U-Haul driver blames ‘invisible object’ for deadly rampage
NEW YORK (AP) — A U-Haul driver who veered onto sidewalks and rammed into bicyclists and moped riders Monday in New York City, killing one person and injuring eight, claimed he started mowing down people after seeing an “invisible object” coming toward the truck, police said Tuesday.
Weng Sor, 62, was charged Tuesday with murder and attempted murder in the rampage, which spanned 48 minutes and a large swath of Brooklyn’s bustling Bay Ridge neighborhood. Police were able to pin the truck against a building after a miles-long chase. Authorities were still considering charges related to a police officer who was hurt.
Sor, whose family and court records portray as a troubled man with a history of violence and mental illness, told police that once he saw the invisible object he’d “had enough” and began plowing into people, NYPD Chief of Detectives James Essig said during a Tuesday news conference. Once stopped, Essig said Sor told officers they should’ve shot him.
“We believe Mr. Sor was suffering from a mental health crisis,” Essig said, reiterating that there is no evidence of a connection to terrorism.
Sor remained in police custody Tuesday. He was expected to be arraigned in court on the charges late Tuesday or on Wednesday. Court records did not list a lawyer who could comment on his behalf.
The U-Haul struck three people on mopeds, three people on bicycles, one person on an e-bike and one person who was on foot, police said. The truck also rammed into a police car, injuring the officer inside. The victims ranged in age from 30 to 66.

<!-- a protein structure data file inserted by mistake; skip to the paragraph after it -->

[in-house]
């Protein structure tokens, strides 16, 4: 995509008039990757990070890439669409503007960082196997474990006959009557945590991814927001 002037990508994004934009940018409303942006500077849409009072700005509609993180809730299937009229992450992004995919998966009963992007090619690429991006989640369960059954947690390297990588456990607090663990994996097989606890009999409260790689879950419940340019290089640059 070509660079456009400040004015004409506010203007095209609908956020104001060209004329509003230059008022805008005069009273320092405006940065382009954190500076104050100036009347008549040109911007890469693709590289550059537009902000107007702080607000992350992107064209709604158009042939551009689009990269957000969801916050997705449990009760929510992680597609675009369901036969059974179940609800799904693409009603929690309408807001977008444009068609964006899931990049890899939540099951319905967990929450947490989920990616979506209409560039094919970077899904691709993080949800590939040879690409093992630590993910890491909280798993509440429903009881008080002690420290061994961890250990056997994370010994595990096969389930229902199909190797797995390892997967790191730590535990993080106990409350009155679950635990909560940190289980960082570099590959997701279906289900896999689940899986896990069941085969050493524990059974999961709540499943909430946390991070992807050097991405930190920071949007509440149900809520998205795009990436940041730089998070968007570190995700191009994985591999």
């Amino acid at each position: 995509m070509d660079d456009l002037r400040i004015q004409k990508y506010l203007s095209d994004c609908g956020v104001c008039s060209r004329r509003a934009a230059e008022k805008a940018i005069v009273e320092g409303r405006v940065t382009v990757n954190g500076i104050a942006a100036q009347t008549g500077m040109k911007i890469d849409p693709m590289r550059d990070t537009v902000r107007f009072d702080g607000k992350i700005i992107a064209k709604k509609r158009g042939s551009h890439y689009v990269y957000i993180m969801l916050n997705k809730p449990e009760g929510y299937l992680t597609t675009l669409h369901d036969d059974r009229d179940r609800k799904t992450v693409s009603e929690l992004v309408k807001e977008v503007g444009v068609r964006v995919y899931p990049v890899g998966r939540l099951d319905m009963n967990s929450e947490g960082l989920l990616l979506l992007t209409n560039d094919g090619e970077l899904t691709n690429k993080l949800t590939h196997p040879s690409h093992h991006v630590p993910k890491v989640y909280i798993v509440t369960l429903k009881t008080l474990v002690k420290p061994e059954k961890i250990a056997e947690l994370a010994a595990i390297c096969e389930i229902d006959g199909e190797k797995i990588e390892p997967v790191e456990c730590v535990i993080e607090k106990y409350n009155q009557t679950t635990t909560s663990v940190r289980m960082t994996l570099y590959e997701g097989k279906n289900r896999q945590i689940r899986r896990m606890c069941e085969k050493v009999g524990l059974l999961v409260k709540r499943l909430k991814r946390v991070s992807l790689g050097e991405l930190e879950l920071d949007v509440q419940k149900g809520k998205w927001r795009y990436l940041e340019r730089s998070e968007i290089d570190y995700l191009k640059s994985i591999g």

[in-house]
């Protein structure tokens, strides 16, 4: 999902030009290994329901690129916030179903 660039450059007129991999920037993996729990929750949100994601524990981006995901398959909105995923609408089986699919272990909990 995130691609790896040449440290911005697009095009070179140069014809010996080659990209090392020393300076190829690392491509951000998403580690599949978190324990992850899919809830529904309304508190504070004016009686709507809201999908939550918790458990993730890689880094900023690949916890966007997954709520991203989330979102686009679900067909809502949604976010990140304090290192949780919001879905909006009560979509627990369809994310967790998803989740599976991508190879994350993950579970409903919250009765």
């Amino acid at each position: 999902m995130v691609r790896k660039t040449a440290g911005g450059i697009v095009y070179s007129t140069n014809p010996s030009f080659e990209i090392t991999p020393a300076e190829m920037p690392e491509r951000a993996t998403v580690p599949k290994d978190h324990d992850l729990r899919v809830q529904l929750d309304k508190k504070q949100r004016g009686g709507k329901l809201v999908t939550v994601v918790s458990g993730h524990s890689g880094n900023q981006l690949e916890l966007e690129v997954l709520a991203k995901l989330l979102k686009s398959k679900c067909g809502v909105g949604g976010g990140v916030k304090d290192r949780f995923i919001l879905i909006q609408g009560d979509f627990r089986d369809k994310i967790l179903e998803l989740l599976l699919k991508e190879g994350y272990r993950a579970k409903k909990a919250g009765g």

A 44-year-old man riding a moped died from a head injury after he was hit by the truck roughly a half hour after it struck the first victim. Mayor Eric Adams said the man, whose name has not been made public, was a single father “raising those children on his own.”
Sor rented the U-Haul truck in West Palm Beach, Florida on Feb. 1, paying in advance for a 30-day rental. He remained there until Feb. 4, when he began driving north to Brooklyn, where his son and ex-wife live, Essig said.
On Feb. 5, Sor was pulled over in South Carolina and cited for reckless driving and marijuana possession. He arrived in Brooklyn the next day, surprising his son when he showed up at his door in the middle of the night.
Weng Sor’s son, Stephen Sor, 30, told The Associated Press that his father had a history of mental illness and, until recently, was living in Las Vegas. Records there show he was convicted and served time for multiple acts of violence, including stabbing his own brother.
“Very frequently he’ll choose to skip out on his medications and do something like this,” Stephen Sor said in an interview outside his Brooklyn home. “This isn’t the first time he’s been arrested. It’s not the first time he’s gone to jail.”
On Feb. 8, Essig said, police stopped Sor for speeding in the U-Haul on a Brooklyn highway where trucks and other commercial vehicles are not allowed. He was then spotted in New Jersey on Sunday, a day before the mayhem in Brooklyn, Essig said.
Sor’s criminal history includes arrests for driving while intoxicated and evading a police officer in 2002 and multiple instances of battery.
In 2015, Weng Sor stabbed his brother in Las Vegas and served about 17 months in a Nevada prison, according to court and prison records. In 2020, he stabbed someone in the arm and chest with a knife and was sentenced to 364 days in county jail, with about 10 months of time already served.
Before pleading guilty in that case, Sor underwent several months of evaluations at state psychiatric facilities until he was found competent to face charges, court records show. The records don’t list a possible diagnosis, but note that Sor was placed on medications.
In an earlier Nevada case, Sor was ordered to undergo counseling and perform community service after pleading guilty to misdemeanor battery in 2005. The judge noted at the time that Sor was moving to New York and ordered him to submit to a mental health evaluation once there.
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